LW: When you created this persona, how much was her, how much was you?
LHL: I actually did coursework in psychology in order to make her different from me, so my personality wouldn’t seep into hers. I wanted her to be her own person: her reactions were not mine. She wasn’t the opposite of me, but she also wasn’t me.
LW: Lorna was next in your series of women, conceived in reaction to Roberta.
LHL: Roberta was in the world so I decided to invent a protagonist who never went out of the house. I wrote to the people who were making the first videodiscs and they helped. It was a perfect way to do this project since it combined videotape with viewer intervention. Roberta was compressed into her opposite through this technology.
LW: If the author cedes authorial responsibility to the audience, is the narrative compromised, is it less satisfying?
LHL: In the case of Lorna, there were multiple endings, but there was a structure, so the choices were limited. The audience could choose its own ending, but it couldn’t write its own ending. I wanted the viewer to choose the sequence, the remote becoming a tool of empowerment; with it, you could make decisions for another person, one you were living through.
LW: Do you believe performances can be, or should be reproduced?
LHL: No, to me performance comes out of a context, the political issues and attitudes of the time, so if you re-enact something that wasn’t designed to do that, it becomes subverted, and lacks the energy of the original.
LW: Would you talk about how you began to make films?
LHL: I taught myself how to make films in the 80s. When I showed videos, the museum always put me in a back room. I thought the films that Eleanor and others were making didn’t look too hard to do, so I decided to make films. What did I know? I had learned about Ada Lovelace and thought the only person to play her was Tilda Swinton. I called her agent who asked for my budget, and when I told her, she said no. But, by chance, I met a friend of Tilda’s, who told me she was looking for interesting projects. The friend told her about my film, she called her agent, who called me and said, all right but only for five days. So we made Conceiving Ada  in five days, inventing a way to make virtual sets using a blue box, which is in the show and you can see how it’s done; it was a little miracle.
LW: You also cast her in Teknolust (2002) as Rosetta Stone. I thought the film was incredibly funny, although most men might not be amused to find themselves reduced to genetic material. But it was also about searching for love – even replicants need love – and curiously touching. Swinton was wonderful as the bio-geneticist who surreptitiously created three clones of herself, all three also played by her.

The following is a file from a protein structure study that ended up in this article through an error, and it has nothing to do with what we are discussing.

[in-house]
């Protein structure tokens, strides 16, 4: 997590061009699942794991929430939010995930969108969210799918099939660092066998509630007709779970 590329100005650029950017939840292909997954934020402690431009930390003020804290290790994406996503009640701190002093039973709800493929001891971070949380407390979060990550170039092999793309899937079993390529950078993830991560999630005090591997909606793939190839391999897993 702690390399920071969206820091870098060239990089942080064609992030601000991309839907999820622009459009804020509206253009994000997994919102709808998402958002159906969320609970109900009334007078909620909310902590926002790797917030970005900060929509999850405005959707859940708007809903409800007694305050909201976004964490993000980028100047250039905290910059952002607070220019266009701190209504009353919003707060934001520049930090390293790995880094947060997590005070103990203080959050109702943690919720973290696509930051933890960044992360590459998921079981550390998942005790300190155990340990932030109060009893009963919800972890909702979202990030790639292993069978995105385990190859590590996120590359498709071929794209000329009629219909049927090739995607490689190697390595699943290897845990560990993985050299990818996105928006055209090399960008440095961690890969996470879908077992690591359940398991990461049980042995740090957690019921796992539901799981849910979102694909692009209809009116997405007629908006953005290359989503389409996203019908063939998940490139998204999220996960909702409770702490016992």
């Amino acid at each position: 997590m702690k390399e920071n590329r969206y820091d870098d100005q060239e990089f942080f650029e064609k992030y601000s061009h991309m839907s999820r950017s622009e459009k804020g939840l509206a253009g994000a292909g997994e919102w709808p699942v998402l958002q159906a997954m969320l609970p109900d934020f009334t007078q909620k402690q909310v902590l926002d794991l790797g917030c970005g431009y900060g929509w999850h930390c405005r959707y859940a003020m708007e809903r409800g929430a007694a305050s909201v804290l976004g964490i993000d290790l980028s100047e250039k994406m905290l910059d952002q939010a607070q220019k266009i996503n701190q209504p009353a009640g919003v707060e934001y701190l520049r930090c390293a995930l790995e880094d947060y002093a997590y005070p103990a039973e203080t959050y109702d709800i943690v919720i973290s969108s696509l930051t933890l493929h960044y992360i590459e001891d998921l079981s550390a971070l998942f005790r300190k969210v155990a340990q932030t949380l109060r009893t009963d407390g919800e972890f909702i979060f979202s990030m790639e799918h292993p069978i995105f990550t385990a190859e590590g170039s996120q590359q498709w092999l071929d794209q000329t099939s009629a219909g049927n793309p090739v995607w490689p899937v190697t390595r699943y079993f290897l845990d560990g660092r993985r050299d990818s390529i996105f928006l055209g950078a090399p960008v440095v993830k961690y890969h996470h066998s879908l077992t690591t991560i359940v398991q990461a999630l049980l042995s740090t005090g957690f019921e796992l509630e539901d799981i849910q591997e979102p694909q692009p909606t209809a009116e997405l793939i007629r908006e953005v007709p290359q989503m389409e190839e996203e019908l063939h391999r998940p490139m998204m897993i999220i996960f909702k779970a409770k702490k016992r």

LHL: In science, they generally require three positive results to prove the validity of an experiment, so thinking of that, I had Rosetta make three copies of herself. The themes are the themes that I’ve always been interested in: identity, gender construction, sexual self-determination, the exchange between reality and virtual reality, mutations, surveillance, the lack of privacy, and how technology impacts individuals and culture.
LW: And when do you start Matilda, the third film in this trilogy with Swinton?
LHL: I’d like to begin this summer. Tilda will be playing a talking cat, a mutant with a human gene that lives in a biotech lab.
LW: And then?
LHL: I can’t tell you that – but she glows.
LW: Your newest project in the exhibition is the Infinity Engine, would you talk about that?
LHL: We just designed it a few months ago, with the help of biophysicist Josiah Zayner, a research fellow at NASA. The museum had to be declared a genetics laboratory in order for us to have transgenic material on display. Now that I’ve seen it, I will be able to make the final version for Oxford, where it goes in May. I’ve started to interview prize-winning scientists about the ethical and moral consequences of what we’re doing with bio-printing, extending limbs, stimulating our DNA from other life forms. One issue that concerns me is when a mutated life form is created, it is patented and that life form and its progeny are owned. What are the implications of that? How bio-engineering will affect human evolution in a planet that is increasingly uninhabitable is the most serious question of our times. We are completely shifting the structure of life and we have no idea what that will mean two or three generations later.